Simple steps to setting up Corporate health screenings! 5/5 (38)

On my way to work I was flipping through the radio stations, looking for a good song. On at least three of those stations they were talking about an expo, tradeshow or fair! My last three posts focused on how to take advantage of these events. Today let’s talk about how to CREATE opportunities with the medium to large corporations near you.

The public perception of corporations is interesting. Hollywood portrays them as cold, uncaring monoliths of our society. This portrayal makes them intimidating to approach! Here’s a different way to think of corporations: In order to make their millions, they NEED healthy, productive employees. The expensive health insurance they offer does NOT prevent them from getting sick or injured. It fixes them after they’re broken! Meanwhile, employees miss work, productivity drops and costs increase. The service you offer ties directly into increased productivity and profits!

The Research is clear…Corporations NEED YOU!

Not all of them know it yet, but they DO need preventative health care. A recent study conducted a random sample of 185 workers and their spouses. Of those classified as high risk when the study started (according to body fat, blood pressure, anxiety, and other measures), 57% were converted to low-risk status after participating in a six-month wellness program. Furthermore, medical claim costs had declined by $1,421 per participant, compared with those from the previous year. A control group showed no such improvements. The bottom line—every dollar invested in the intervention yielded $6 in health-care savings.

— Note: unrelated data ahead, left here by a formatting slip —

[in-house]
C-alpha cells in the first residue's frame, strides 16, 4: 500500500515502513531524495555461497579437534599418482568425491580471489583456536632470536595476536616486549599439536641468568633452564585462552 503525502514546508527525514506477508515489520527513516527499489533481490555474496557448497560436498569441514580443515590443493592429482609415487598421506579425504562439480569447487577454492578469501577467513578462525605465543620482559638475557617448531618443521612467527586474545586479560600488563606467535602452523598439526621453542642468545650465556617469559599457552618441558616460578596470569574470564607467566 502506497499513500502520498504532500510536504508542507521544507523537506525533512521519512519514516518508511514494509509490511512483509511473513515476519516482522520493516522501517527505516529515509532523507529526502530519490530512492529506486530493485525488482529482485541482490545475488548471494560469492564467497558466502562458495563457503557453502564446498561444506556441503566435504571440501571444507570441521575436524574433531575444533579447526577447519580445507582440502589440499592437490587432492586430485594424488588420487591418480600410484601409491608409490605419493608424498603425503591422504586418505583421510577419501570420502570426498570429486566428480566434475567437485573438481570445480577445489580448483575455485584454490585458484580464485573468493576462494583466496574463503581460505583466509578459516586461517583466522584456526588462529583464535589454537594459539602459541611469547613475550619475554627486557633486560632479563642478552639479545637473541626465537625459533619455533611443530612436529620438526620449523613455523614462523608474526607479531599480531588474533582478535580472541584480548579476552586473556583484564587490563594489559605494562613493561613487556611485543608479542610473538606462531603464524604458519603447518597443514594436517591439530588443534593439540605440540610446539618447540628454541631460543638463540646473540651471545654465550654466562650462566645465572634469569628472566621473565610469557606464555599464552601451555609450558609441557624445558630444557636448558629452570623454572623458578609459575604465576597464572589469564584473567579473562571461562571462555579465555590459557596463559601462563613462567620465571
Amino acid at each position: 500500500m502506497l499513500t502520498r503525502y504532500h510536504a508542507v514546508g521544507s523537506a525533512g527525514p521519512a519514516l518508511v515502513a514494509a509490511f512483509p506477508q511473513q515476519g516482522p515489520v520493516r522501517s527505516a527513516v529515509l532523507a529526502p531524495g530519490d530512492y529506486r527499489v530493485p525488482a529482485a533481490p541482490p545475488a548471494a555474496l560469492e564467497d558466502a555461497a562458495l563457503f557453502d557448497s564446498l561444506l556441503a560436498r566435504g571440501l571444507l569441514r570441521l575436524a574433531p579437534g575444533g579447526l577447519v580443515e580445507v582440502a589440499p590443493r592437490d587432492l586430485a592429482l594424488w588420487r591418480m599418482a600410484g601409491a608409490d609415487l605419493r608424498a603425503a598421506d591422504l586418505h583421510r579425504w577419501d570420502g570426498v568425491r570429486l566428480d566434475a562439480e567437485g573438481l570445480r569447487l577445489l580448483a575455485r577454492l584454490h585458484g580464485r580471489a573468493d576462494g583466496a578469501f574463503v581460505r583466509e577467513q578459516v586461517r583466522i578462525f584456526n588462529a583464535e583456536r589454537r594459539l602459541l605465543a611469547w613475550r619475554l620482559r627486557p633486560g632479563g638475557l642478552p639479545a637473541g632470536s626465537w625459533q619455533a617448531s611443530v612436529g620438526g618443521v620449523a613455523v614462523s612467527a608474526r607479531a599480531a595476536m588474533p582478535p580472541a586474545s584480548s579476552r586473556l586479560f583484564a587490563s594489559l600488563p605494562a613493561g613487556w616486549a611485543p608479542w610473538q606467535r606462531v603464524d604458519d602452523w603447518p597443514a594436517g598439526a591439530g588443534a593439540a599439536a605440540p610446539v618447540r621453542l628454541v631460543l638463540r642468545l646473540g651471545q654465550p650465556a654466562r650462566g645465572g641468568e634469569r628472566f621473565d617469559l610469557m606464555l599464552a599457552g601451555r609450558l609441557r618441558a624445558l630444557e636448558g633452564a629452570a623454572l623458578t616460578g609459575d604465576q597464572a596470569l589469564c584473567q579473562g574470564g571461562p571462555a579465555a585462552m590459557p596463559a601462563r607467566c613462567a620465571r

A health study by Towers Watson and the National Business Group shows that organizations with highly effective wellness programs report significantly lower attrition. At the Biltmore tourism enterprise, the rate was 9% in 2009, down from 19% in 2005. Nelnet, an education finance firm, asks departing employees in exit interviews what they will miss most. The number one answer is always the wellness program.

In 2001, MD Anderson Cancer Center created a workers’ compensation and injury care unit within its employee wellness department. Within six years, lost workdays declined by 80% and modified-duty days by 64%. Cost savings, calculated by multiplying the reduction in lost workdays by average pay rates, totaled $1.5 million. Workers’ compensation insurance premiums were reduced by 50%.

See what I mean?! You are in a unique position to help these corporations improve productivity and reduce expenses. Now, let’s get to the details of making this happen for you!

How to find the right companies:
Some say finding these companies is easy. Others seem to get lost. Here are some tips.
Log onto the website of your local library and search for “______(State/City) Business Review.” You can also look for “_______ (State/City) Book of Lists.” Check the book out and look for companies near your office that have 20 or more employees.